Wednesday, April 18, 2012

Some Numbers

Adult schools are not new. They are not something that started in the "crazy" 1960s or in the New Deal 1930s. They over 150 years ago.

The first "evening school" to teach adults elementary basic skills and vocational training and teach English to immigrants started in San Francisco in 1956 in a church basement.

Other evening schools were estabilish in Oakland in 1871, Sacramento in 1872 and Los Angeles in 1887.

Will we still have them 2087?

Or even 2020?

That remains to be seen.

Do we need them?



Take a look at these numbers:

One in five adults in California lacks a high school diploma or GED.

The unemployment rate is nearly 11%.

20% of Californians speak English "less than very well."

Nearly half of Latino and African American students do not graduate from high school.

Ever try to create a strong, modern economy with labor that lacks basic math and reading skills?

Ever get into a car accident with someone who can't speak English?

Ever try to teach a class of kids whose parents speak little English and can't understand what their children need to study at home?

Ever try to deal with difficult social challenges in a culture where many people don't speak the same language?

Ever wonder why California spends more and more on prisons but less and less on schools?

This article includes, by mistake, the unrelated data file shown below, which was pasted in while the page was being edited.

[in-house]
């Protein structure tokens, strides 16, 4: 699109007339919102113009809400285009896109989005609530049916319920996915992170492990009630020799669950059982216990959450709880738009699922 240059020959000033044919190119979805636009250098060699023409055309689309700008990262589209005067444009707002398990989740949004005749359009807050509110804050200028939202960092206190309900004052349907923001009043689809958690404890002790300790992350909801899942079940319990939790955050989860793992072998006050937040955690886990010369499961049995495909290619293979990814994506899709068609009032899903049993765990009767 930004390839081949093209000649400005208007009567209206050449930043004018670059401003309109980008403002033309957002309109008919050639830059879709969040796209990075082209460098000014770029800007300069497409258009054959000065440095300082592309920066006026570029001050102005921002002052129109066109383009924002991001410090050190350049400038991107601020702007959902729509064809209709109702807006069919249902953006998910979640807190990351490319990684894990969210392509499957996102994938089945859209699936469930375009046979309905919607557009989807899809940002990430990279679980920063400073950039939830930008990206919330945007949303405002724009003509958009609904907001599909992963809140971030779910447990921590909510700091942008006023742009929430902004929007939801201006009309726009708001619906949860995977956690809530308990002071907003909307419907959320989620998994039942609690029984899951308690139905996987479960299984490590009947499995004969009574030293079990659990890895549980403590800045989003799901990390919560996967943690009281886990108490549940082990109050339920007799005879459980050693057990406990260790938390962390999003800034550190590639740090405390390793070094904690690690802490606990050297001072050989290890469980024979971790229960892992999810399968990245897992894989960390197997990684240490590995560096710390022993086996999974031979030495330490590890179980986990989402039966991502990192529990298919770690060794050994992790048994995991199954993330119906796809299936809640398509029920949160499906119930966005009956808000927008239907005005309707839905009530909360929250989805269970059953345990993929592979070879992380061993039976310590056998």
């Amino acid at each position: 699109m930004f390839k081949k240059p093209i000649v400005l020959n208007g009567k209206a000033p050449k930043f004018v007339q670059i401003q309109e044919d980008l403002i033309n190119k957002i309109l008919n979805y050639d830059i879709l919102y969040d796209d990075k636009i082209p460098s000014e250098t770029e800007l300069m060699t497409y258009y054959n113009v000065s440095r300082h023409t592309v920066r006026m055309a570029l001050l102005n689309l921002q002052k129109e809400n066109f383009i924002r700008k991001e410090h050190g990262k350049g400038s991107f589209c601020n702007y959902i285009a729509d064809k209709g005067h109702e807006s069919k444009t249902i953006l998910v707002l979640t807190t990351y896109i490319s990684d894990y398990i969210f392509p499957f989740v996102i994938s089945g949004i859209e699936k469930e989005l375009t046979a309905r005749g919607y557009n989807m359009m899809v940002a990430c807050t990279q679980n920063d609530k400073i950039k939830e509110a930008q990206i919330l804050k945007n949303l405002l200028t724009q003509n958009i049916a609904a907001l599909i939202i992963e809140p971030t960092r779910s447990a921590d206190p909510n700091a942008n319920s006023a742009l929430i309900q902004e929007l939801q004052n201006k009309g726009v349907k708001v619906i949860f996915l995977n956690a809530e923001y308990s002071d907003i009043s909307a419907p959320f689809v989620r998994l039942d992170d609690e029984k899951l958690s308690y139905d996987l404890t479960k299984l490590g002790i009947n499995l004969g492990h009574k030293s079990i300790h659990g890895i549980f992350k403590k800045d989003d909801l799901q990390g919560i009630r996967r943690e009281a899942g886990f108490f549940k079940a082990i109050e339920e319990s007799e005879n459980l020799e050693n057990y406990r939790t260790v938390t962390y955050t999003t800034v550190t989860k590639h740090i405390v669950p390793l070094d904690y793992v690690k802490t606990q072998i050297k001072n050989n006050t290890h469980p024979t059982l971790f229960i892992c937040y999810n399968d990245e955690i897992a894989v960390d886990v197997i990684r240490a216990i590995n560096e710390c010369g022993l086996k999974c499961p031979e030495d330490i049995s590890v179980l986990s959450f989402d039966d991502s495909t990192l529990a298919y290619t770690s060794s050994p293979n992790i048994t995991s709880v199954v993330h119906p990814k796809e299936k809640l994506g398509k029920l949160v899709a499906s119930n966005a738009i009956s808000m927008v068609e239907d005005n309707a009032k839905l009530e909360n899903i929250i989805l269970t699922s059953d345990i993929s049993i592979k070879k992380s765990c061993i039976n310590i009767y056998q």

California should be expanding, not defunding, adult education.

More numbers:

In the 1998-99 school year, there were 1,555,88 adult school students.

In 2011-12, there are approximately 700,000 adult school students.

And after 2012, we may be down to 350,000 to 400,000 students.

What about the other thousands of people who lack high school diplomas or GEDs, can't read or do basic math, can't speak English well, and need vocational skills?

Exactly how will they be making this state a better place to live, work, and share a life with?

Because we do share a life with them.

No matter where we live, in the farthest reaches of the Sierra, the most remote part of Death Valley, or the most securely gated community along the coastline, we are sharing a life with everyone who lives here. Sharing resources, tax revenue, freeways, schools, hospitals, courts, air and water with everyone who lives here.

Even if we hate every other person who lives in this state, even if we believe they deserve their wretchedness, even if we are happy they are unhappy, how exactly are we making our life better by making their life worse?

Not only is the educational system in California like a four-legged chair, our life here is, too.

Make life wretched for others, and soon enough we find we're no longer sitting at the top of the heap, but are amidst a wreckage we ourselves caused.

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